At the close of his 45 minute sermon, Rod talked about ACF’s plans to purchase the property from it’s owners. He appealed for 100% involvement to buy the land. As he started his appeal, a guitarist from the band joined him onstage and provided a guitar soundtrack for Rod’s words. I hear this so much in evangelical churches. Whenever there’s an appeal, Baptists do this almost every service, the music starts playing to tug on people’s hearts. That’s precisely why films have memorable music. To me it’s a little hokey and turns me off. Nonetheless, Rod asked people to come down and put their personal ‘thumbprint’ of commitment to this purchase project on a map of the property. He further told a story of a young member who was a babysitter, and has committed to give all of her earnings to this project. He also urged parents discuss this with their children, why commitment cards were being used, and that family’s contribution to this project. Personally, I feel large project appeals like this should be in a separate meeting, not during the main church service. Guests should have been excused at this point. A major objection with many guests or new attenders is the focus on the money. Many of them say, “…it’s all about the money.” [img_assist|nid=158760|title=ACF’s Communion on Your Own|desc=|link=none|align=left|width=350|height=183]

Communion on Your Own
ACF did have do-it-yourself communion stations at either side of the platform, however no word of it was mentioned during the service. They were used by many with no prompting. Few churches practice communion this way, as it is one of the universal ordinances of the church, written of and practiced as a group activity. It may have been an aberration due to the length of the service.

The service ended with the praise group coming back up and playing 3-5 songs, the reverse of what most contemporary churches do. The music was good, but in my opinion, unnecessary. I especially liked the video calendar at the end of the service, where a church member articulated coming events in a refreshing style. This is a first for me and ACF is to be thanked for showing a refreshing new method of communicating information.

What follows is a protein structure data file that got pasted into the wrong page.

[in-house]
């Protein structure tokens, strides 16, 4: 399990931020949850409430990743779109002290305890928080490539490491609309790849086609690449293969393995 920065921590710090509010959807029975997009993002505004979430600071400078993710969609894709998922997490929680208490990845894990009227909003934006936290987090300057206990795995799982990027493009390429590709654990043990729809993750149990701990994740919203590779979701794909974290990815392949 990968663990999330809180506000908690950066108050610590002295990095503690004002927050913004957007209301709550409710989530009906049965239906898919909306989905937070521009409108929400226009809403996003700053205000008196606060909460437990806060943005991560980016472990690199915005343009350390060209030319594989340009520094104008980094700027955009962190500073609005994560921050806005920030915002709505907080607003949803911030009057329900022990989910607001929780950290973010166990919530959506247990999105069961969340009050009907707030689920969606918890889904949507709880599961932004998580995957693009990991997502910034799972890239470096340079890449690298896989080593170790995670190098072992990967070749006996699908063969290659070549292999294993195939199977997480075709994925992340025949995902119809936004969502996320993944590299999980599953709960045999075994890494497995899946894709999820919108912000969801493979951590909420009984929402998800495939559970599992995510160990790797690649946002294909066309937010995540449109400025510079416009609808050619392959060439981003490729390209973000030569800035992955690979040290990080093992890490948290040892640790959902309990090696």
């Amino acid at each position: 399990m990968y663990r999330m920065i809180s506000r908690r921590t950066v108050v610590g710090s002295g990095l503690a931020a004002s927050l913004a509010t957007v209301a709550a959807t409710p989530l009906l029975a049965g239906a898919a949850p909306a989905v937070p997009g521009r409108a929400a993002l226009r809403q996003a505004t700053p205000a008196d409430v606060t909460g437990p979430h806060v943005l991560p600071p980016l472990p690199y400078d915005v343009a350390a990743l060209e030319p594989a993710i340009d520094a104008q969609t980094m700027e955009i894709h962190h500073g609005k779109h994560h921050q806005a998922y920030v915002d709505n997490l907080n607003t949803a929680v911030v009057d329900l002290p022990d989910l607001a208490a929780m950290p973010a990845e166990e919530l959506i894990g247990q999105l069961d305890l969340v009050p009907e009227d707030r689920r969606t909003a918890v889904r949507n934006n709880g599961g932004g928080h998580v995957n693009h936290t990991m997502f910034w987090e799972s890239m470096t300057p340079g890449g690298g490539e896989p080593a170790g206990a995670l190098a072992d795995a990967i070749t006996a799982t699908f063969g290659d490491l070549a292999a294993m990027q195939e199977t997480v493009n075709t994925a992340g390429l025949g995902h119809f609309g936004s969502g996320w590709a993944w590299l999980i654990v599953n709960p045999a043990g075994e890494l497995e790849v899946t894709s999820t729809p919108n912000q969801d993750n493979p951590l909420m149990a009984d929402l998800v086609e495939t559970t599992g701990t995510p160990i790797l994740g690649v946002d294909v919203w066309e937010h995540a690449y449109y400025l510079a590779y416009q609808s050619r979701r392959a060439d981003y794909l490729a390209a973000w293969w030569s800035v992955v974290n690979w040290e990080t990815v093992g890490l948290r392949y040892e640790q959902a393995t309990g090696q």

As the lengthy service dismissed, I was greeted by a member who asked if this was my first visit there. Although I answered affirmatively, I believe this is not a good question to ask guests, as puts them on the defensive. A better question would be to introduce oneself and thank the guest for choosing to worship with your church. This draws the guest in, in an inclusive manner, instead of distancing them. His second question was whether or not I’d received a mug. I said no, to which he went and got me one. The mug had been mentioned earlier in the service but I assumed I’d missed my chance to get one. I’m glad I did get “mugged”, as it was a warm demonstration of hospitality extended. During my visit I saw some fresh ideas, but was put off by others. However, except for the noted age differences, I would be tempted to go back for a 2nd visit.

ChangePoint’s App: Use Still Growing After 6 Mos.

If you do not know what an app is, you must not use a smartphone. October 20 recently marked the six-month point since ChangePoint released their app. As I met with Adam Legg, ChangePoint’s Director of Communications, it was obvious he was pleased with the growing adoption, worldwide, of their app.

[img_assist|nid=158661|title=ChangePoint’s App – Recent Mainscreen|desc=|link=none|align=left|width=300|height=415]

Adam shared the following impressive statistics representing the first six-months:
–There have been 16,860 uses of the app.
–These uses have generated 505,800 minutes of use.
–App downloaded to 2,681 devices.
–No day has passed without someone downloading the app.
–The number of listeners doubled during the sixth month.
–They’re seeing a huge India listener-ship.[img_assist|nid=158659|title=Adam Legg, ChangePoint’s Dir of Communications|desc=|link=none|align=left|width=350|height=467]

This is nothing short of amazing! Those 505,800 minutes represents 8,430 hours, or 351 days of use. When asked where the use of their app was concentrated, Legg indicated it was in listening to sermons. Amazingly, these statistics indicate ChangePoint’s digital campus has doubled the size and reach of their church without any lessening of attendance at the main campus!

Legg shared that ChangePoint’s app was born out of a rethinking of their strategies for communicating. As a result of these efforts, they recently received an award from “Church Juice”, an organization dedicated to church communication strategies and practices. This group gives awards to churches who demonstrate excellence in communications. These awards are called “Juicy’s” and ChangePoint was recently named as The Juicys Communications Church of the Year (Larger Churches). This is certainly a well-deserved award and ChangePoint is to be congratulated for its efforts to focus energy in more effective methods of communication, locally and into the rest of the world.

I love to see churches addressing communications issues internally with creative strategies that save money, and increase effectiveness. This app is but one way ChangePoint is demonstrating their fiscal responsibility and creative spread of the gospel using new tools that have become available for smartphones and other electronic devices. Few Alaska churches have seen fit to adopt these strategies. I’ve only located three Alaskan churches who are using apps as a means of spreading the gospel. My thanks to ChangePoint for being so open about the results of the use of their app. I’m surprised more Alaska churches have not seized on to this thoroughly modern technology to expand their reach and effectiveness.

Congratulations ChangePoint on your successes with your app! I look forward to continued positive reports.